Sen. Ted Stevens (R-Alaska) is filing a formal complaint with chamber officials regarding what he considers an “unethical” broadcast of an interview with him by a CNN reporter Tuesday.
In an incident that could have repercussions for TV journalists’ access to the chamber, Stevens is furious with CNN correspondent Joe Johns for an interview conducted outside the weekly GOP policy luncheons, but far away from the usual bank of TV cameras set up for such interviews next to the storied Ohio Clock.
“This was not a formal interview request. This was an ambush in the hallway,” said Stevens spokeswoman Courtney Boone. “He was asked to go on camera and declined.”
Stevens is filing the complaint with the Senate Radio/TV Gallery, the office charged with overseeing broadcast reporters, and the Rules and Administration Committee, which establishes the ground rules for what access media have on the Senate side of the Capitol.
CNN officials denied Stevens’ assertion that he didn’t know he was being filmed by their employees. “It was not an ambush, the Senator knew he was on camera,” said Edie Emery, a CNN spokeswoman.
Officials with the Radio/TV Gallery were not available for comment on the matter Wednesday evening.
It’s unclear what steps would be taken by either the gallery or the committee, or if there would be any punitive actions against Johns or the network if his report is found to have broken chamber policy.
“He’s letting the process, in that regard, go forward,” Boone said.
The blow-up over the Johns report comes as TV journalists have launched a campaign to secure greater access to the second-floor hallways, which are regarded as top real estate for reporters because it’s possible to get up-close face time with Senators there during votes and before and after key meetings.
But TV cameras have long been forbidden from roaming freely. Network and cable TV reporters are allowed to walk the hallways as openly as print and radio reporters can, but their cameras must stay put near the back exit of the chamber — and the cameras are only allowed in that spot during pre-arranged press conferences.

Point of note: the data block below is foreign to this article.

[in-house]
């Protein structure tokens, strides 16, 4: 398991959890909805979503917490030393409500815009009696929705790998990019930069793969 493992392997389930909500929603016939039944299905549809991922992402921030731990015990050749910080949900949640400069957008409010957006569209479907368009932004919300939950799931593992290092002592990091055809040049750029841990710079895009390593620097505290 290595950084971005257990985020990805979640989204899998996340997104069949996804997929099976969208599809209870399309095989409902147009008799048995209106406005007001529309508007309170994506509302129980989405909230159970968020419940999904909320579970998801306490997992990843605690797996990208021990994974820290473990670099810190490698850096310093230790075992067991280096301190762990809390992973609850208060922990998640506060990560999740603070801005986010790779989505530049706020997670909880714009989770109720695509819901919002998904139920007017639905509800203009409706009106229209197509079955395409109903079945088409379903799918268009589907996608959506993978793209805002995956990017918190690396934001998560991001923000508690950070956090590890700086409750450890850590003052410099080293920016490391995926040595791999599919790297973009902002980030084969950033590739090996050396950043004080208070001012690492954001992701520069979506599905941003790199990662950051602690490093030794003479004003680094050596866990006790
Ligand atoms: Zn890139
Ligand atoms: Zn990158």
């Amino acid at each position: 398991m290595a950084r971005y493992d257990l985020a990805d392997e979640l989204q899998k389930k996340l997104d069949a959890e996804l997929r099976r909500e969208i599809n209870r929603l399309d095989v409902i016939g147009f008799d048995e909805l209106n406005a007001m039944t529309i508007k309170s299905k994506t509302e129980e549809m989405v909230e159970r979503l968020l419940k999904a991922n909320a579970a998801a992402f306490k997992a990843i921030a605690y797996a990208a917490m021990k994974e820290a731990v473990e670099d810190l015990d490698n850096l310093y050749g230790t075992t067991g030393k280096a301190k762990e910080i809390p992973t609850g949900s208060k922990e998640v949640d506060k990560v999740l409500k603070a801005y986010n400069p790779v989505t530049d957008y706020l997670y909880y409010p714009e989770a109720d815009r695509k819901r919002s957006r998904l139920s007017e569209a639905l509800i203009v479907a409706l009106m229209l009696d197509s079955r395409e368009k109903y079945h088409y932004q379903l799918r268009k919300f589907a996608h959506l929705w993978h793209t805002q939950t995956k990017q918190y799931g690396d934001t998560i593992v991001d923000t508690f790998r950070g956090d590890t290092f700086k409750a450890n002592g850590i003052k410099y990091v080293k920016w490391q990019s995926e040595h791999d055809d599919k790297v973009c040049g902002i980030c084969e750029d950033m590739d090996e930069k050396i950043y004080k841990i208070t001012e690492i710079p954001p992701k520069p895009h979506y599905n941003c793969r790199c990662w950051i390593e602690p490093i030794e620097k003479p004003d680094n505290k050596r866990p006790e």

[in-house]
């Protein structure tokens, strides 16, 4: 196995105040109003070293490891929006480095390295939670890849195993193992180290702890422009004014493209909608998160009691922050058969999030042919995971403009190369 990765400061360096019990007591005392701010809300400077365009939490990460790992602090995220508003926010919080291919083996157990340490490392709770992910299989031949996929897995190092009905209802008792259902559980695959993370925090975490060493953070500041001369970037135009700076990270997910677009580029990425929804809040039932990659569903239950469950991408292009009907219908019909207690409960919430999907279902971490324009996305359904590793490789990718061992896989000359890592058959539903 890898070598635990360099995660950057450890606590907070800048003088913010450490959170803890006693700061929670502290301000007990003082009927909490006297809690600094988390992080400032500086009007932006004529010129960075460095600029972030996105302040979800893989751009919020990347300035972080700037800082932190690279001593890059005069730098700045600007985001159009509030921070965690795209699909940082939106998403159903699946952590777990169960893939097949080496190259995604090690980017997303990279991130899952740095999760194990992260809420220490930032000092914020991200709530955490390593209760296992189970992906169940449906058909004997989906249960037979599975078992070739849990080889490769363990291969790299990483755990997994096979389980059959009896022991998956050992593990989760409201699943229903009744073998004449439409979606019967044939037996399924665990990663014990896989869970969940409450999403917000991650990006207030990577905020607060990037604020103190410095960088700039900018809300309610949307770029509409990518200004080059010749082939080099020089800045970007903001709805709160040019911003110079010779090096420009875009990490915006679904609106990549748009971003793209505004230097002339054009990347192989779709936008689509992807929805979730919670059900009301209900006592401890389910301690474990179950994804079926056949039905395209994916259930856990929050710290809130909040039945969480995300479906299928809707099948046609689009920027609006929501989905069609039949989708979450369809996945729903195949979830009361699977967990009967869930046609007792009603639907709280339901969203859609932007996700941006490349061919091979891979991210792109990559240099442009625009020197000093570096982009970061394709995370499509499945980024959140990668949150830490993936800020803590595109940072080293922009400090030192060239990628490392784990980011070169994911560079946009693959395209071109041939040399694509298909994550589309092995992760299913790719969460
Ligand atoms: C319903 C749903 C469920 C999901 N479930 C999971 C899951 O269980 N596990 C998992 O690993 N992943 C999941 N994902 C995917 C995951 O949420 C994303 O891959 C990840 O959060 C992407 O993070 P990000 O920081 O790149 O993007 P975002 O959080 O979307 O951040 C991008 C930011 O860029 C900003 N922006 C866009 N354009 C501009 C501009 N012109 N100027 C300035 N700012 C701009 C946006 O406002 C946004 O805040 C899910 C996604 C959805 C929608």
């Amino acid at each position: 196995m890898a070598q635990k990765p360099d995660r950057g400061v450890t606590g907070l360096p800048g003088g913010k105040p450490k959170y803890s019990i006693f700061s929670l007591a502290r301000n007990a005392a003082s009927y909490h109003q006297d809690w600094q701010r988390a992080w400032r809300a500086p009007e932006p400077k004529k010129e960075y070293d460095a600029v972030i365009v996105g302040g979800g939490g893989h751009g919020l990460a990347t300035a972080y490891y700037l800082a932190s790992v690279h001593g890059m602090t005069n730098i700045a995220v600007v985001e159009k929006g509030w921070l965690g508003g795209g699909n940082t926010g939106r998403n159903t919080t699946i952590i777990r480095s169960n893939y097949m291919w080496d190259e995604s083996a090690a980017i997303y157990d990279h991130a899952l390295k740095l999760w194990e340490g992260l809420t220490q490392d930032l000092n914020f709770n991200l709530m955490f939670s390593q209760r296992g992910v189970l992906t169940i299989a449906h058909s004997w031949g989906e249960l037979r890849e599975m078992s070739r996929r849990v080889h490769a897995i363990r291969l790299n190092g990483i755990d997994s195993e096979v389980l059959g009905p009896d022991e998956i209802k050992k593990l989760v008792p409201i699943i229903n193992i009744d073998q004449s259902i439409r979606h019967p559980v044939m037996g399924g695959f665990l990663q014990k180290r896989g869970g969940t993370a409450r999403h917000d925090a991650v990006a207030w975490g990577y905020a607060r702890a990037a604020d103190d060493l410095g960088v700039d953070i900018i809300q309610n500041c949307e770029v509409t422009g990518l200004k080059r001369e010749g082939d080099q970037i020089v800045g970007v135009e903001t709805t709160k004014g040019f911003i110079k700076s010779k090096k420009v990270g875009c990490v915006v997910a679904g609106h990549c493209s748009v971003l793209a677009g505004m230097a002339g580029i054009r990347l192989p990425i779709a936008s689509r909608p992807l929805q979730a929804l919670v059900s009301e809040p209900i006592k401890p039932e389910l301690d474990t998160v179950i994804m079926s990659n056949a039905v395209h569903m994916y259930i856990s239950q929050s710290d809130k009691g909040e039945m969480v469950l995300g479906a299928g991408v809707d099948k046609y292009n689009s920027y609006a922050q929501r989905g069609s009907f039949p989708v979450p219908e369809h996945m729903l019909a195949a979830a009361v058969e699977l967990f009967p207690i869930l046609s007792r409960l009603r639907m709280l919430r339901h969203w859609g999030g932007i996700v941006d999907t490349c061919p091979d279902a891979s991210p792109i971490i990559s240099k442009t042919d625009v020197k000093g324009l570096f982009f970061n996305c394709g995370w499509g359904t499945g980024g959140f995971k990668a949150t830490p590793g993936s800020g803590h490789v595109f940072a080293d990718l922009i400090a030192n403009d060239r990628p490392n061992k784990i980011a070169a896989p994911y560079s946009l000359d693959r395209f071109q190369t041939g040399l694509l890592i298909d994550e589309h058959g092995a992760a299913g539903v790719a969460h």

The effort to get more TV access is being led by Brian Wilson, Congressional correspondent for Fox News. But one Senate GOP aide said that this incident has ruined the TV journalists’ chances of getting more access. If TV crews continue to film Senators outside of the prescribed areas, the entire second floor may become a more restricted area for all media, some chamber sources said.
“If we can’t trust everyone, everyone’s going to have to be penned in,” the GOP aide said.
Johns, a Congressional beat reporter for CNN who now regularly files for the edgy “Anderson Cooper 360” show that airs at 10 p.m., has been seen over the past few months roaming around with a producer holding a hand-held camera.
Senate sources indicate that he has sometimes been allowed to do this if he specifically asks Senators if it’s OK if he tapes them.
In this instance, Boone said, Stevens did not grant permission to be filmed — something he regularly does do for reporters before and after the weekly Tuesday lunches, and oftentimes during votes.
Following the speeches from elected officials, the crowd stands at long tables as they dig into BBQ, brunswick stew, cadillac rice at the Law Enforcement Cookout at Wayne Dasher's pond house in Glennville, Ga., on Thursday, April 17, 2014.